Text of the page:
July 28, 2021
We understand that CMMC can look a little intimidating at first. The requirements can sometimes feel overwhelming. So today we’re going to give readers a simple, summarized explanation of CMMC so that it doesn’t appear quite so menacing your first time out.
Like most problems, difficult things can be broken down into parts. And it just so happens that CMMC is divided into five levels — each tier building upon the previous one. The more of these levels your organization achieves, the better you will look when vying for a DoD contract. Here’s how it’s all broken down.
CMMC Level 1 – Basic Cyber Hygiene
While Level 1 of CMMC may be considered “basic” cyber hygiene, it’s comprised of 17 practices as of the latest CMMC revision (and at the time of writing this article). This covers everything from things like password strength to locking the door to your office when you leave for the day. Most organizations should already have these basic controls in place.
CMMC Level 2 – Intermediate Cyber Hygiene
This level is a stepping stone towards CMMC Level 3. At the time of writing, Level 2 contains 72 practices.
CMMC Level 3 – Good Cyber Hygiene
One of the major differences between CMMC Level 1 and CMMC Level 3 is cybersecurity maturity. Just because an organization has purchased security solutions, that doesn’t necessarily mean the processes are in place to ensure they are institutionalized. There are 130 practices to adopt in Level 3. At a minimum, any company handling Controlled Unclassified Information (CUI) will be required to meet the requirements of Level 3. If an organization handling CUI has the practices and processes of CMMC Level 3 in place at all times, they become a difficult target for malicious actors.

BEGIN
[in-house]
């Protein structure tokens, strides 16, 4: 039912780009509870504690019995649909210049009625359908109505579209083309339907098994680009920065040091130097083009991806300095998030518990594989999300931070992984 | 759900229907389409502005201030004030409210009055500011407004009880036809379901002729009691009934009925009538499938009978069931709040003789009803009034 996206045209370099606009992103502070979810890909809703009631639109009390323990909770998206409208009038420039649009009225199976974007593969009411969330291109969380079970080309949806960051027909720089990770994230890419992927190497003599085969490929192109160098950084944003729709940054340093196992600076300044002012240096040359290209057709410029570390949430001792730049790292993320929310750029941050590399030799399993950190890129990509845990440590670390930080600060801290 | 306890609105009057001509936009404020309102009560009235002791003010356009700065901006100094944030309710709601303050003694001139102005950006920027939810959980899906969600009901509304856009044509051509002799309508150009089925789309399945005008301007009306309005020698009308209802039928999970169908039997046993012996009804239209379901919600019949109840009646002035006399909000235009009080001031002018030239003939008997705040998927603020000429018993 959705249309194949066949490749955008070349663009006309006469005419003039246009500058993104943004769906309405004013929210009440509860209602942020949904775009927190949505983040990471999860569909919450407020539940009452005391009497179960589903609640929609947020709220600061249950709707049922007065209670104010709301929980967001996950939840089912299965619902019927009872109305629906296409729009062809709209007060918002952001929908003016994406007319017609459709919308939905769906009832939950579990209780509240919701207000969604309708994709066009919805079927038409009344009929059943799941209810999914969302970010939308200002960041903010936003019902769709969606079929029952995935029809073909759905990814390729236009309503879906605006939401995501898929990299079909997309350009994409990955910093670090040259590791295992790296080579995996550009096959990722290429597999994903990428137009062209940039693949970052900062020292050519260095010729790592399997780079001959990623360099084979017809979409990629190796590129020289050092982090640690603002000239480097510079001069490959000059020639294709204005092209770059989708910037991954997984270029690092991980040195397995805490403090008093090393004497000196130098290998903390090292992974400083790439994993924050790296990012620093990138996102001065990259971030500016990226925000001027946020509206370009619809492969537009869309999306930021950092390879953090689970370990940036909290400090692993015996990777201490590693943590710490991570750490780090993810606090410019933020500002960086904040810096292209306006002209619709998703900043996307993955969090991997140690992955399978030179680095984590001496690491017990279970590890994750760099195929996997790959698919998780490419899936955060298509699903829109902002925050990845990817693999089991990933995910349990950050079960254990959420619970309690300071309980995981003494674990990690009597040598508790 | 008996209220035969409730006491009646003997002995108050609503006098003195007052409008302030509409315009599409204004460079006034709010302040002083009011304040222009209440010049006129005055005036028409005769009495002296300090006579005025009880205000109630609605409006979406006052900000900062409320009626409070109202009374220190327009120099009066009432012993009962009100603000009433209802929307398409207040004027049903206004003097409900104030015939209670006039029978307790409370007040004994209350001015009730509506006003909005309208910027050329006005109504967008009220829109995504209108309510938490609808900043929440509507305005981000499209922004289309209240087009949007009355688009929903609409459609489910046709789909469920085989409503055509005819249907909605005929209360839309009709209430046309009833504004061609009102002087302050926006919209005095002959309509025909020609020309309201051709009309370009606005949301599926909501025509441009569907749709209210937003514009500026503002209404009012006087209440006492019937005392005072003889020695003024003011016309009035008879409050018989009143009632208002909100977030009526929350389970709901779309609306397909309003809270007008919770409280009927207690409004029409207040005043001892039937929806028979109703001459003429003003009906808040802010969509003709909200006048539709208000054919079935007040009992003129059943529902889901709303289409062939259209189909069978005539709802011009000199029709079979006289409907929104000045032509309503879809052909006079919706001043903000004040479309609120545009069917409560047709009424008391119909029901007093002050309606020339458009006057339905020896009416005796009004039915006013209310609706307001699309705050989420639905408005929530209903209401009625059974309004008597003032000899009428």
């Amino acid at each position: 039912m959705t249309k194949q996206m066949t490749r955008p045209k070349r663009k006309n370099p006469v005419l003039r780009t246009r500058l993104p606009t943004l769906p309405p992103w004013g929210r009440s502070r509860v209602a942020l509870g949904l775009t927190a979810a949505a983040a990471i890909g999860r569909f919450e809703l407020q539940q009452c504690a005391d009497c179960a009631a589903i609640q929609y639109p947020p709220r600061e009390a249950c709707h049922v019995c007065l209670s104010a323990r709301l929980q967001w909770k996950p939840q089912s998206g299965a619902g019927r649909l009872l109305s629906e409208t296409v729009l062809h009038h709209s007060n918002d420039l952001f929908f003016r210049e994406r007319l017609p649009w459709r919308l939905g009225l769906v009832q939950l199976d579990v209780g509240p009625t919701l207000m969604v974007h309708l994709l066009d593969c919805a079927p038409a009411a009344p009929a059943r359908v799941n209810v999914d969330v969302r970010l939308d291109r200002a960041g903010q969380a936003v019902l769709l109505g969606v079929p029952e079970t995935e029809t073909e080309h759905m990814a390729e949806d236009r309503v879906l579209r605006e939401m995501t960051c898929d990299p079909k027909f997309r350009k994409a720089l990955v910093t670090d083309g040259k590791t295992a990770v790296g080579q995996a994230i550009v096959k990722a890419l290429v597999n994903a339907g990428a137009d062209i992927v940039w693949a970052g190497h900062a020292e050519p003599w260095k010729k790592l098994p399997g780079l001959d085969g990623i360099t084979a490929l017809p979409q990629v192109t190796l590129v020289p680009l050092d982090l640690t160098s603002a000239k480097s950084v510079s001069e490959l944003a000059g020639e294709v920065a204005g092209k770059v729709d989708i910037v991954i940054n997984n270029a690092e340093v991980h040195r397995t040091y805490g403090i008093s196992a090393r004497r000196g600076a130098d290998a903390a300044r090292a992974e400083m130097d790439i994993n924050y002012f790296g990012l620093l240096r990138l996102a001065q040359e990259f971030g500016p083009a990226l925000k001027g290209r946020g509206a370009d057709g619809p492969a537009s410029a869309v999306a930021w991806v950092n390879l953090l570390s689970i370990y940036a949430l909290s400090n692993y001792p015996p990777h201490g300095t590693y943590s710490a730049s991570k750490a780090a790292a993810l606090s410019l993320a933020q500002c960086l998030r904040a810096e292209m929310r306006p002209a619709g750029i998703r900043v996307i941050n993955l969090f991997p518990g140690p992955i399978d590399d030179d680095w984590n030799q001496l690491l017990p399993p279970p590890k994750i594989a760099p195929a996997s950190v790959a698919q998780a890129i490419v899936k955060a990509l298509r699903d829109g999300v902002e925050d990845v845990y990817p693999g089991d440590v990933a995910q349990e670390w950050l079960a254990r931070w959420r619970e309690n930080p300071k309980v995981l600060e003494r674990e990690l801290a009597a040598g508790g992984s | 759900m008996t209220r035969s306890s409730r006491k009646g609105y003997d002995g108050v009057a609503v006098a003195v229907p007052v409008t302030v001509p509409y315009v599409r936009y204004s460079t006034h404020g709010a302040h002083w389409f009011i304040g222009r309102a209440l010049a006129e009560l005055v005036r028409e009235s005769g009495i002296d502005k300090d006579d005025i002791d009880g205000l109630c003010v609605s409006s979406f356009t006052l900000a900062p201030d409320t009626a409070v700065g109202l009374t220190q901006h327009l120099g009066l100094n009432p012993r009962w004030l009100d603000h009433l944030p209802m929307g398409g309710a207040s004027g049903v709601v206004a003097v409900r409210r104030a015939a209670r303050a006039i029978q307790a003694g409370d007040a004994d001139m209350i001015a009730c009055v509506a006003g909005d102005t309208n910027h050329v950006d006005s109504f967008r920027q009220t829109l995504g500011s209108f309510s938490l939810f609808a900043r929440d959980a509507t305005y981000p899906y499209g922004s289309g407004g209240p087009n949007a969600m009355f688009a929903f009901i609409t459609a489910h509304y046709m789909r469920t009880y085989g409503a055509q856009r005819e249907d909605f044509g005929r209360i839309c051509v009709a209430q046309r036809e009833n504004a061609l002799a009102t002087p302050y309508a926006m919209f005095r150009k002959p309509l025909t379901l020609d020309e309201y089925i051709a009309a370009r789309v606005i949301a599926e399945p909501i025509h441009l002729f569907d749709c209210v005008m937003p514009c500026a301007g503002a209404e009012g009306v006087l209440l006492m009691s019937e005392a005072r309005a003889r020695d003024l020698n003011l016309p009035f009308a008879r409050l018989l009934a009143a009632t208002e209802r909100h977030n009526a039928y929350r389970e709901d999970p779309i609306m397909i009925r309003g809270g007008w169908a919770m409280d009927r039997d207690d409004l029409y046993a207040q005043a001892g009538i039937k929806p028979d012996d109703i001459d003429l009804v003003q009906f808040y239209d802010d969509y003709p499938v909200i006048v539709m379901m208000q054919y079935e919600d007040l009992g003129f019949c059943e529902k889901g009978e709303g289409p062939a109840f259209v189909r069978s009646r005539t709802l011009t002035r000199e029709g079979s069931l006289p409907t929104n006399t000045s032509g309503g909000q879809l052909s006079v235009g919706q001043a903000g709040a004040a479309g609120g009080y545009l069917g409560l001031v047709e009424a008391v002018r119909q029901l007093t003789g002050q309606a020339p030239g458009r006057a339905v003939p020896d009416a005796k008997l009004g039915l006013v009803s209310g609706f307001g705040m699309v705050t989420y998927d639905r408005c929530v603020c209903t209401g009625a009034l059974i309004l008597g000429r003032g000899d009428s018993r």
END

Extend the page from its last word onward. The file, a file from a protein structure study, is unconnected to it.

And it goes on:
CMMC Level 4 – Proactive
“Proactive” is exactly what it sounds like. At CMMC Level 4, an organization has a substantial and proactive cybersecurity program. The organization has the capability to adapt their protection and sustainment activities to address the changing tactics, techniques and procedures, or TTPs, in use by APT actors. For process maturity, a CMMC Level 4 organization is expected to review and document activities for effectiveness and inform high-level management of any issues. In total, Level 4 contains 156 practices.
CMMC Level 5 – Advanced/Progressive
CMMC Level 5 is all about standardizing and optimizing. It mainly focuses on the protection of CUI from APTs. The 171 practices that make up Level 5 increase the depth and sophistication of cybersecurity capabilities and include the need for subject matter experts.
While DoD is not asking small- to medium-sized businesses to implement Fort Knox’s level of security, they are requiring adequate security and good cyber hygiene. That’s what the Cybersecurity Maturity Model Certification is all about. And that’s exactly why you should turn to the experts for help in adopting it. That’s where we come in.